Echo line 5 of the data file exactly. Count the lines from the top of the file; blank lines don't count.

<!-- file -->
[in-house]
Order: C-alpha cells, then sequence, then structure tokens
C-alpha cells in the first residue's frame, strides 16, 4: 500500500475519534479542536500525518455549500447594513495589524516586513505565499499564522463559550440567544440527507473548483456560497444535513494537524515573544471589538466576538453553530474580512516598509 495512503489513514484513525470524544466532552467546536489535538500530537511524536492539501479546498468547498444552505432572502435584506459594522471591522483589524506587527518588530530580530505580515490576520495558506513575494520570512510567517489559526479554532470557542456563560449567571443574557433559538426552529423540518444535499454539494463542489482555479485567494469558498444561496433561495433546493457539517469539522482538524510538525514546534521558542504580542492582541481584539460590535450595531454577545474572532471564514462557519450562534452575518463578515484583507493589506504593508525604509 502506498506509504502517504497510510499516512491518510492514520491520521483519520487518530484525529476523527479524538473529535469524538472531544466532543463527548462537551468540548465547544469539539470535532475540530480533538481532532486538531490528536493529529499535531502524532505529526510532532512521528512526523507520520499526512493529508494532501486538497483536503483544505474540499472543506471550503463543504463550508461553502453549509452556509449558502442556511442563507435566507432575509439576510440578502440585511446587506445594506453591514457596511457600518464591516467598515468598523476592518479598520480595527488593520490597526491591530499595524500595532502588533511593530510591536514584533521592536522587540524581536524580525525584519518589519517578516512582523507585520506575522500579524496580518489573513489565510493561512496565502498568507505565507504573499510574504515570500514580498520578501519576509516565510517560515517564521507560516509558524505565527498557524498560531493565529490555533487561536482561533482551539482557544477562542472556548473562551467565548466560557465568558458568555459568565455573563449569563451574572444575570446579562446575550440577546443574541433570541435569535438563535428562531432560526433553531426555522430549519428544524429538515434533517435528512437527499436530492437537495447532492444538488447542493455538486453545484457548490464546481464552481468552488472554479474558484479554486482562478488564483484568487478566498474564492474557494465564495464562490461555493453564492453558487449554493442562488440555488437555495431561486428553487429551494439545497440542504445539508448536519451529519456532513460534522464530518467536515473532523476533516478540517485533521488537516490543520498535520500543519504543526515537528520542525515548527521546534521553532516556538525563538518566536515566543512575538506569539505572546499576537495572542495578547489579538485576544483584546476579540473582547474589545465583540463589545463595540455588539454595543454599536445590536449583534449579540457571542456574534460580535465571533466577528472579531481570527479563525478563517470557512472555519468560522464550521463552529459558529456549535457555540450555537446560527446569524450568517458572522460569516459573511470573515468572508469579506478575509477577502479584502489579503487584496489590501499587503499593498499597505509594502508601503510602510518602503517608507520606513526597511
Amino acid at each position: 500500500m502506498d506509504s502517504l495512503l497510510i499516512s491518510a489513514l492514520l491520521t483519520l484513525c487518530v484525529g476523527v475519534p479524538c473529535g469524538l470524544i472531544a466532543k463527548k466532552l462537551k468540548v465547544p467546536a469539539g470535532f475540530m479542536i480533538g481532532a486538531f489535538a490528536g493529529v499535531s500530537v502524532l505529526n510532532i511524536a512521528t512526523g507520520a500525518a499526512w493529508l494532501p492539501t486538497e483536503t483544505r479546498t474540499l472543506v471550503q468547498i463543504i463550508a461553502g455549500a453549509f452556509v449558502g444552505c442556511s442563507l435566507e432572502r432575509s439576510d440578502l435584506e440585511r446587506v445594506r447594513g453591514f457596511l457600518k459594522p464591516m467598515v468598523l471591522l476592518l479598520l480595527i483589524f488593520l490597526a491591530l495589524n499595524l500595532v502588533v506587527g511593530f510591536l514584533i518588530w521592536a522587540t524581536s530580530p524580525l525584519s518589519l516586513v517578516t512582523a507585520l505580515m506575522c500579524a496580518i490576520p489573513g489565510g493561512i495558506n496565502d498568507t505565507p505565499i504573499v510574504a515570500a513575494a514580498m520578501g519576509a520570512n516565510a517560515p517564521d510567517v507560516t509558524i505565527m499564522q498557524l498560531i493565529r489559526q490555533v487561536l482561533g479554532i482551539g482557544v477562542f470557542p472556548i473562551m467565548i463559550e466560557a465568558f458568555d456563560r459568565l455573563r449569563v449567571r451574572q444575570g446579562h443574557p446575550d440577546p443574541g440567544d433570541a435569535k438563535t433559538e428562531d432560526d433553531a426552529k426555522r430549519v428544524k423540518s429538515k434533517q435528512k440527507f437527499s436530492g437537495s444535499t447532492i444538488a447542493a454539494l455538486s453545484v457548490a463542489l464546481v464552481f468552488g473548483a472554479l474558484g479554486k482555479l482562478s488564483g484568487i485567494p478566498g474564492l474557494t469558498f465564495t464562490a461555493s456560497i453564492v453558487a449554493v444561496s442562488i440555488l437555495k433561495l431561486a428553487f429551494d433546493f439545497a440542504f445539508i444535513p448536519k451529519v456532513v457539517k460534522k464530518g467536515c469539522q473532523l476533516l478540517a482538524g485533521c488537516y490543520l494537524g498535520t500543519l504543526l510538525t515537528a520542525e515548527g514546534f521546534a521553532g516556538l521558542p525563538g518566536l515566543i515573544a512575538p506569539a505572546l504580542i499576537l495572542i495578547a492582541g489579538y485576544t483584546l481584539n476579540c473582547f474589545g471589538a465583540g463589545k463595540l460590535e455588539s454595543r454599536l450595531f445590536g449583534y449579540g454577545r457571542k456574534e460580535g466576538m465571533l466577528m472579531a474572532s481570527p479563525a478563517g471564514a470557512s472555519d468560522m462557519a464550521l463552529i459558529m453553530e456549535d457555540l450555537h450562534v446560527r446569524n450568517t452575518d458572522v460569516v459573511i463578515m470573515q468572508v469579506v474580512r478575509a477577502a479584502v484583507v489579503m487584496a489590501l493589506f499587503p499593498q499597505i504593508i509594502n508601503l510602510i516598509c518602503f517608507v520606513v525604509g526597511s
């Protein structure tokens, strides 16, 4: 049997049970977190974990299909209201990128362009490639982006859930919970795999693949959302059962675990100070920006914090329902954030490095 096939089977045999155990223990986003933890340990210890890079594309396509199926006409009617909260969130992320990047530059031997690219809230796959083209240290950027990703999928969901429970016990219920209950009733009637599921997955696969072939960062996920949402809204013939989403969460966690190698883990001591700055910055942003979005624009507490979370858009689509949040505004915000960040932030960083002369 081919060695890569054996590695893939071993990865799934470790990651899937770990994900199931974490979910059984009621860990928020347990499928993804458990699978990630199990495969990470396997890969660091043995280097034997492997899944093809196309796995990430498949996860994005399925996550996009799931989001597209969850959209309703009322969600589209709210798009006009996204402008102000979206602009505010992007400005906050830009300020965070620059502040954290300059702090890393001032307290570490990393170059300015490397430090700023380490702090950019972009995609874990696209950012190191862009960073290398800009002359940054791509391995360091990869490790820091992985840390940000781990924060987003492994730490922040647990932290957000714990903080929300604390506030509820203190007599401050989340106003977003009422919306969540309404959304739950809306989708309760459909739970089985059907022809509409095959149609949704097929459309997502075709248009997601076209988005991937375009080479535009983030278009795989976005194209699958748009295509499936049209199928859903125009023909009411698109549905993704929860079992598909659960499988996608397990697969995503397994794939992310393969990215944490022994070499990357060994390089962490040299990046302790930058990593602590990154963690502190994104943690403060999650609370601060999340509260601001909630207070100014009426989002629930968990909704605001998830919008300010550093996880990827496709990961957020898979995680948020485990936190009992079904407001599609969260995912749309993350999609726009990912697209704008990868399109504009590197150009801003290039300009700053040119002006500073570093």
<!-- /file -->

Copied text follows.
């Protein structure tokens, strides 16, 4: 049997049970977190974990299909209201990128362009490639982006859930919970795999693949959302059962675990100070920006914090329902954030490095 096939089977045999155990223990986003933890340990210890890079594309396509199926006409009617909260969130992320990047530059031997690219809230796959083209240290950027990703999928969901429970016990219920209950009733009637599921997955696969072939960062996920949402809204013939989403969460966690190698883990001591700055910055942003979005624009507490979370858009689509949040505004915000960040932030960083002369 081919060695890569054996590695893939071993990865799934470790990651899937770990994900199931974490979910059984009621860990928020347990499928993804458990699978990630199990495969990470396997890969660091043995280097034997492997899944093809196309796995990430498949996860994005399925996550996009799931989001597209969850959209309703009322969600589209709210798009006009996204402008102000979206602009505010992007400005906050830009300020965070620059502040954290300059702090890393001032307290570490990393170059300015490397430090700023380490702090950019972009995609874990696209950012190191862009960073290398800009002359940054791509391995360091990869490790820091992985840390940000781990924060987003492994730490922040647990932290957000714990903080929300604390506030509820203190007599401050989340106003977003009422919306969540309404959304739950809306989708309760459909739970089985059907022809509409095959149609949704097929459309997502075709248009997601076209988005991937375009080479535009983030278009795989976005194209699958748009295509499936049209199928859903125009023909009411698109549905993704929860079992598909659960499988996608397990697969995503397994794939992310393969990215944490022994070499990357060994390089962490040299990046302790930058990593602590990154963690502190994104943690403060999650609370601060999340509260601001909630207070100014009426989002629930968990909704605001998830919008300010550093996880990827496709990961957020898979995680948020485990936190009992079904407001599609969260995912749309993350999609726009990912697209704008990868399109504009590197150009801003290039300009700053040119002006500073570093």